Right Wing

Tea Party Money-Bomb Elects Scott Brown, Blows-Up Obamacare

Six months ago, the vocal factions of the Tea Party revolt organized among anti-Obama right wingers were mostly an annoyance to the Democratic Party. Today, the Congressional Democrats are scared for their political lives after Scott Brown, with the help of a Tea Party-organized online "money bomb" and get-out-the-vote campaign, won back for Republicans Ted Kennedy's former Massachusetts senate seat. The "money bomb" is a tactic borrowed from MoveOn and the liberal netroots movement through which the Tea Party activists raised way over one million dollars online in 24 hours for Scott Brown. Even though the Republicans have only reduced the still large fifty-nine member Democratic senate majority by one person, the fact that Brown ran an uphill campaign that came from nowhere and steamrolled to victory means that all the Congressional Democrats are now looking over their right shoulders, fearing a similar populist attack as the 2010 electoral season heats up.

The Tea Party money bomb has also blown up Obamacare, the President's muddled health care reform plan. While many pundits point to local issues that helped Brown win, the fact is that Brown ran hardest against Obama's health care bill, and won despite personal appearances in Massachusetts by Obama and Bill Clinton, and despite a desperate but failed Democratic effort to beat back the insurgency.

PR First, Country Second: A McCain Campaign Retrospective

On her January 12 show, Rachel Maddow of MSNBC reviewed a portion of the new book about the 2008 Presidential election, Game Change, by political reporters John Heilemann and Mark Halperin. The section was about Sarah Palin. The authors discuss Palin's prep and tutoring for the campaign trail, and conclude that "her grasp of rudimentary facts and concepts was minimal." They allege Palin didn't know why North and South Korea were separate nations, didn't know what the Fed does, and couldn't explain who her son, Track, was going to fight in Iraq. Maddow played a video clip of Palin, taped during her appearance on the Bill O'Reilly show shortly before Maddow's show that same night, in which Palin admitted that she didn't know who perpetrated the 9-11 terror attacks against the U.S. In another clip, Palin was giving a speech to American troops as they prepared to ship off to Iraq. In her speech, Palin suggested Saddam Hussein was behind 9-11, even though her campaign prep team had carefully explained to her the day before her speech that Iraq was not involved in planning or perpetrating 9-11.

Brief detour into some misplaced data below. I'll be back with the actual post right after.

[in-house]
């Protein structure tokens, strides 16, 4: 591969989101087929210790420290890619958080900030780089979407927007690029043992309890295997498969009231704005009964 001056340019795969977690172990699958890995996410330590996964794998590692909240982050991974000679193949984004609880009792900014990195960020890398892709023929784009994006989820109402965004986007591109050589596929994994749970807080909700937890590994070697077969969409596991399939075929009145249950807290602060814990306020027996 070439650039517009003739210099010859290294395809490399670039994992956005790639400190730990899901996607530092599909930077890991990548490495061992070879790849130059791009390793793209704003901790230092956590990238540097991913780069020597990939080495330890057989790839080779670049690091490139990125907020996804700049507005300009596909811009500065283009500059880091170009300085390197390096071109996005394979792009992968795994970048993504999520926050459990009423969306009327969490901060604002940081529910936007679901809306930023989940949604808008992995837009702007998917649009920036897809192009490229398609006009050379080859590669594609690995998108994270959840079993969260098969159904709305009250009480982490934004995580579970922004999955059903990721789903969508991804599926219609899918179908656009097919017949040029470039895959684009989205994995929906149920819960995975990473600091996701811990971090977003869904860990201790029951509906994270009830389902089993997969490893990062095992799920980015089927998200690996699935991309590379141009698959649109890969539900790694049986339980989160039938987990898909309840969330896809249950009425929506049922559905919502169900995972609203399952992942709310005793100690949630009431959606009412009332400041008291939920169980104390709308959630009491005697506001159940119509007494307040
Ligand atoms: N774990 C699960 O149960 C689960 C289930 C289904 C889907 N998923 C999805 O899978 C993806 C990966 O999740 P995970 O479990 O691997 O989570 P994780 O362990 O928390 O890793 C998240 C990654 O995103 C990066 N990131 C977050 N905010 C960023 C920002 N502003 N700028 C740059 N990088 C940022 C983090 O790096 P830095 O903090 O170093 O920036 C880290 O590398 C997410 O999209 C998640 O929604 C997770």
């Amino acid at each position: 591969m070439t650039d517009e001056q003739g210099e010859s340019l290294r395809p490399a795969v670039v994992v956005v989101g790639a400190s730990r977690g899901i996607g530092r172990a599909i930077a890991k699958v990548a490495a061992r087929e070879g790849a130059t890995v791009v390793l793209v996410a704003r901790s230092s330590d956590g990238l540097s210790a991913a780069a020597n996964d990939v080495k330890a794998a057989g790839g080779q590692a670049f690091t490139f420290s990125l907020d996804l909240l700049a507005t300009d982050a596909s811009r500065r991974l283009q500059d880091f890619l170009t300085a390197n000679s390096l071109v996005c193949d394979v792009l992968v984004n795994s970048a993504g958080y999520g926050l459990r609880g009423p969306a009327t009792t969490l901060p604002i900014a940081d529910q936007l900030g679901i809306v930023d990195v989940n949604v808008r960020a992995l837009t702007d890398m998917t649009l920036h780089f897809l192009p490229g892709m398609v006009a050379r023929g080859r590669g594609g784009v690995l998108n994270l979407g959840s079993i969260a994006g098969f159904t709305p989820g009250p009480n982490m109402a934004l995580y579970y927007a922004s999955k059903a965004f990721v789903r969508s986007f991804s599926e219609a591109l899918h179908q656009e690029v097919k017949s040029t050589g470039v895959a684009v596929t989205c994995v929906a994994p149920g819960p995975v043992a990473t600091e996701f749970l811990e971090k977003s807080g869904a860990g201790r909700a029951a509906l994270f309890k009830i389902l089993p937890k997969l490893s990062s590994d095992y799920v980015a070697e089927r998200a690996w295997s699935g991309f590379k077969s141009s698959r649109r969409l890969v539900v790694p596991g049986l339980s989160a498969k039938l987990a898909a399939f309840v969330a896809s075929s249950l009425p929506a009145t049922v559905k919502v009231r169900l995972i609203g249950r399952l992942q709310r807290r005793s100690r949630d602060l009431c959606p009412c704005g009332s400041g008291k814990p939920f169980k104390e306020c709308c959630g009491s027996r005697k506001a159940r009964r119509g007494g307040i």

Sarah Palin, FOXey Lady

Mark Greenbaum of the Christian Science Monitor looks at Sarah Palin's new job being a celebrity pundit on Fox News Channel: "Palin is a true, Hollywood-type celebrity with a bestselling book and millions of adoring fans. She may have designs on the presidency, but she evidently wants to soak up the perks and adulation of her celebrity first, and she has done that with gusto. ...

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Expensive Tastes

The British Conservative Party is offering major donors the "opportunity to discuss the party's PR strategy" in the run up to the 2010 general election. As part of its fundraising strategy, donors which contribute over £50,000 a year become members of the Leader's Group. An email leaked to PR Week reveals that Leader's Group members are offered the option of having lunch with Conservative Party leader, David Cameron, following Prime Minister's Questions in the House of Commons.

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Anti-Immigration Skeptic Heads for Copenhagen

Nick Griffin, the leader of the anti-immigration British National Party (BNP), has been selected as one of the 15 representatives chosen to speak on behalf of the European Union at the COP15 conference in Copenhagen. The conference aims to reach agreement on a successor agreement to the Kyoto Protocol.

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